You can tell a lot about an object, by it’s patina.
When I’ve got to fake a patina on a painted surface, I use any variation of these 3 things:
*dirt (no, really.)
First of all, I’ll talk about stain.
(Keep in mind that I save these antiquing techniques until very last. Meaning.. I usually distress the paint first.)
Using stain over paint is tricky sometimes, because if you apply it to chalk paint or flat paint, it’s going to soak right in and be pretty dark (whereas, a semi-gloss paint isn’t going to absorb that much.)
In my example pictured below, I wanted to add some really dark stain around the detail pieces.
I concentrated on areas I felt would “collect” the most patina over time.
This next picture shows using stain to create a “shadow” from an add-on piece.
And because anything metal seems to “bleed” into the wood over time, I did this:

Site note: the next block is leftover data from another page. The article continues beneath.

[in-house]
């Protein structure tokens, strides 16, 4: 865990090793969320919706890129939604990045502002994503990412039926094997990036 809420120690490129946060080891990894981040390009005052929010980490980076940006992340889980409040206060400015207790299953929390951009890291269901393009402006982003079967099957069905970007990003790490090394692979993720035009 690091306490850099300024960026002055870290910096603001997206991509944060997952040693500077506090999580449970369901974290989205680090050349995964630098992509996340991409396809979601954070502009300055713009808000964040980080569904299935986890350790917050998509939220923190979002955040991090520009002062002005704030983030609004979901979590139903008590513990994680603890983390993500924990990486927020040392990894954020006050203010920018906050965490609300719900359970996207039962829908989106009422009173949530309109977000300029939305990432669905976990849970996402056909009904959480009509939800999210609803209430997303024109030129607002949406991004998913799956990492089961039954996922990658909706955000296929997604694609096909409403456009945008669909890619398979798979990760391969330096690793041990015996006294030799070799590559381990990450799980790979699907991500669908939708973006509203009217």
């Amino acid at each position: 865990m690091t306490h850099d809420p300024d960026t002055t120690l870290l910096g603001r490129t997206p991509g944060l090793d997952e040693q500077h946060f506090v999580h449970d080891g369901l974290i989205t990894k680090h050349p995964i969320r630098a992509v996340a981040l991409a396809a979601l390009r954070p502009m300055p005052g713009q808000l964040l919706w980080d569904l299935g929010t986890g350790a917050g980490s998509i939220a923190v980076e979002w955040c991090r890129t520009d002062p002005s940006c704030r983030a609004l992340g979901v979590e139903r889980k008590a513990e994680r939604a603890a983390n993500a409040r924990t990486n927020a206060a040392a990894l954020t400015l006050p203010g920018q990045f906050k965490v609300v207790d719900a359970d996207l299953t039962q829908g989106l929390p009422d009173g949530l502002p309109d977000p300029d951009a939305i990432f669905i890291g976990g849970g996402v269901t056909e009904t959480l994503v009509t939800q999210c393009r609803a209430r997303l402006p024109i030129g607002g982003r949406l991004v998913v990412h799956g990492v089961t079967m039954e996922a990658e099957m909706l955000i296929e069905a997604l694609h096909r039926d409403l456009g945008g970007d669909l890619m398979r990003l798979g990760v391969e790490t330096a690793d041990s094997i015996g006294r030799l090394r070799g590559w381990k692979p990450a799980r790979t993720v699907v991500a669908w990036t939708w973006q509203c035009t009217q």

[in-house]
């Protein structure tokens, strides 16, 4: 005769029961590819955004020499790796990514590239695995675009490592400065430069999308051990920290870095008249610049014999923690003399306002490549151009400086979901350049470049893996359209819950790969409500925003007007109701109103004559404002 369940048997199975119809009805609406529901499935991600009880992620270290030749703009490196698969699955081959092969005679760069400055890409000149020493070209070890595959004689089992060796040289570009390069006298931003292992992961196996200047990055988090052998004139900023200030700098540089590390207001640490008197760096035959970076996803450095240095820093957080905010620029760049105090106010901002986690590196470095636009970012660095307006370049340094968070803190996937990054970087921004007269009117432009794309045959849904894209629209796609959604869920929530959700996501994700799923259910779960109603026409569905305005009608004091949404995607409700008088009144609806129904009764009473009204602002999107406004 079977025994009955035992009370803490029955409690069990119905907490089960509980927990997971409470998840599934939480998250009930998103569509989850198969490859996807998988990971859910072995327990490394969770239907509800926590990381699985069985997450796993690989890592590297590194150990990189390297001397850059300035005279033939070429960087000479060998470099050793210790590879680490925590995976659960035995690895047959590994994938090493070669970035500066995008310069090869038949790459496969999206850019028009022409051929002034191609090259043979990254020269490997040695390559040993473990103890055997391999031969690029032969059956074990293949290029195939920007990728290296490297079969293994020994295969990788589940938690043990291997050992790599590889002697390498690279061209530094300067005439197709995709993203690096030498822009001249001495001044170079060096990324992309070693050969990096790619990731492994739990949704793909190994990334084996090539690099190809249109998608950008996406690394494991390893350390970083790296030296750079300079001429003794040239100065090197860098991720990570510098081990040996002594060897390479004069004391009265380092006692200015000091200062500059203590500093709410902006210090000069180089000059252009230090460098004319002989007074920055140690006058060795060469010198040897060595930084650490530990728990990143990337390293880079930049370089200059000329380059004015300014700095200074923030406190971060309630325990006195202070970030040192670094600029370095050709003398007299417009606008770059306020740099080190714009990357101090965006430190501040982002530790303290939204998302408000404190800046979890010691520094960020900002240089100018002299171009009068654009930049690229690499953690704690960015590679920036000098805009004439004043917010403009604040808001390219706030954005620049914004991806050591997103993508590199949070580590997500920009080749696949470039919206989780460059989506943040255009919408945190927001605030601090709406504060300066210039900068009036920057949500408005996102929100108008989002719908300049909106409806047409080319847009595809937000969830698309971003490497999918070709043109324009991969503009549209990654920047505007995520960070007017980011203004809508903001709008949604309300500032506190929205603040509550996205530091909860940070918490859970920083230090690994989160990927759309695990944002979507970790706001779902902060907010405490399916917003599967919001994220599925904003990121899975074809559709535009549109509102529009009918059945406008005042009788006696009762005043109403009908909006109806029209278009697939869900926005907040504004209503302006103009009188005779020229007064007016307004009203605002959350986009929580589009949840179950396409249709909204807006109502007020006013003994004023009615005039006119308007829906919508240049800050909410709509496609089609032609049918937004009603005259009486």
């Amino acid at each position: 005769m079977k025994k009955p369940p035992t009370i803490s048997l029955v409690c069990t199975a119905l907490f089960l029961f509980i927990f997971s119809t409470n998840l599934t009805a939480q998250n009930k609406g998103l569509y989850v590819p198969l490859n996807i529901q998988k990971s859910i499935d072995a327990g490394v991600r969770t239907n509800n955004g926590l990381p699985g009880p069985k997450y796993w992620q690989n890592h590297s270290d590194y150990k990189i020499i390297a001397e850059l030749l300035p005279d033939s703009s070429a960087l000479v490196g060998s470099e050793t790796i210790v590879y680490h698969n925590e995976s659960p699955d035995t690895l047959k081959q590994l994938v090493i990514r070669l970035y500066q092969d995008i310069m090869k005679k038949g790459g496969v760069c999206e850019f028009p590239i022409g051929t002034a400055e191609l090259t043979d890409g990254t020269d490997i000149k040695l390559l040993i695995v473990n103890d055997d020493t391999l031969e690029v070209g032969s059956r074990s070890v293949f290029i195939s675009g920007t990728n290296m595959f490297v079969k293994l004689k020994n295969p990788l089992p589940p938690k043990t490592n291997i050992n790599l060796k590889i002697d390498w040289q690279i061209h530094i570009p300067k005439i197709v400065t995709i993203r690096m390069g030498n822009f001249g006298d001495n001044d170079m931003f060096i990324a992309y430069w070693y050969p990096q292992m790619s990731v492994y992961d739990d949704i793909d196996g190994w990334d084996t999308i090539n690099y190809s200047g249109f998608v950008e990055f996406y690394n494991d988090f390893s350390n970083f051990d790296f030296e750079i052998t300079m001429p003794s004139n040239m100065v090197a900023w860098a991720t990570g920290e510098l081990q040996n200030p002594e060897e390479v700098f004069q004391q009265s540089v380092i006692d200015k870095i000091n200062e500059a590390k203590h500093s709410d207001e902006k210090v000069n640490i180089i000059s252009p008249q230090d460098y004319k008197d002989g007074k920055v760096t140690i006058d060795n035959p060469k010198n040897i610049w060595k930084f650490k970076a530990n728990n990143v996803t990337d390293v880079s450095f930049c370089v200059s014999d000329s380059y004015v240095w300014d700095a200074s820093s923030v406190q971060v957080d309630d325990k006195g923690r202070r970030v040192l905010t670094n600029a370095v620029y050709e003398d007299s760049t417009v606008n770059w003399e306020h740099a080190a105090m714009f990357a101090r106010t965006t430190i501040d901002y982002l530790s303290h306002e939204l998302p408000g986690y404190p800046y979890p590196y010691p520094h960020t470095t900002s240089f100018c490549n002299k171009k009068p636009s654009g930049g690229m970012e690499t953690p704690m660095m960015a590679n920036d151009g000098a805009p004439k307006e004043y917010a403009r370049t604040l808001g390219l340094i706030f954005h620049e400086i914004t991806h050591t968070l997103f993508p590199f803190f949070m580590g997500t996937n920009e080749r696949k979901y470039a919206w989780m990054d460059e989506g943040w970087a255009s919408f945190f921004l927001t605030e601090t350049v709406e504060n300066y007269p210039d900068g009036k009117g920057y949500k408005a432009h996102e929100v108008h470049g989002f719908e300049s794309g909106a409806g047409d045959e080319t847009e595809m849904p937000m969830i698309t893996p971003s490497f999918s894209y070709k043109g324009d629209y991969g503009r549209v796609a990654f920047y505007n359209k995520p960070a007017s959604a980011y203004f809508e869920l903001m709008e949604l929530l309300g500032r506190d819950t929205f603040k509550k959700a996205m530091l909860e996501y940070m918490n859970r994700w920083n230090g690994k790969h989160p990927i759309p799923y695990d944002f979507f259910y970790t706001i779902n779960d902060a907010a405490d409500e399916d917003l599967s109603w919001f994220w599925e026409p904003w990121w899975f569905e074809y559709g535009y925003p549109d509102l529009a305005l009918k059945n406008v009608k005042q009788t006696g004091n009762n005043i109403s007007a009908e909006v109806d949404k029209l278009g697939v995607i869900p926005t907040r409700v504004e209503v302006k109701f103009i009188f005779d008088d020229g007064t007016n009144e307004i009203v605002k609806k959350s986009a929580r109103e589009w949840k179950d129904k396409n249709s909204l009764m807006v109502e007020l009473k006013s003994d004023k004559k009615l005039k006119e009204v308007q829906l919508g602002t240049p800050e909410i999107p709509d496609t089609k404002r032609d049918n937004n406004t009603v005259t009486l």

It looks pretty dark, I know. But next I apply glaze over all the surface and it balances it out.
Now for the 2nd “thing” I use: Glaze.
I use a small brush to smear glaze into all the corners and crevices.
I have found that I get a better result if I over-apply, and wipe off.
Also, if I feel like not enough glaze wiped off, I wipe with a mineral spirits soaked rag.
Over-application, then wiping, will ensure that all the little details and crevices get filled with glaze.
When glazing a surface that’s textured, (like my example in the pictures) it’s good to apply/wipe in all directions too.
I cover every bit of surface with the glaze.
(Full coverage will help avoid the awful streaks.)
I like to wipe off immediately with clean paper towels…
And that’s it!
Oh, I almost forgot to talk about the 3rd thing I use to add a patina…
I’ll save that for another time. 🙂
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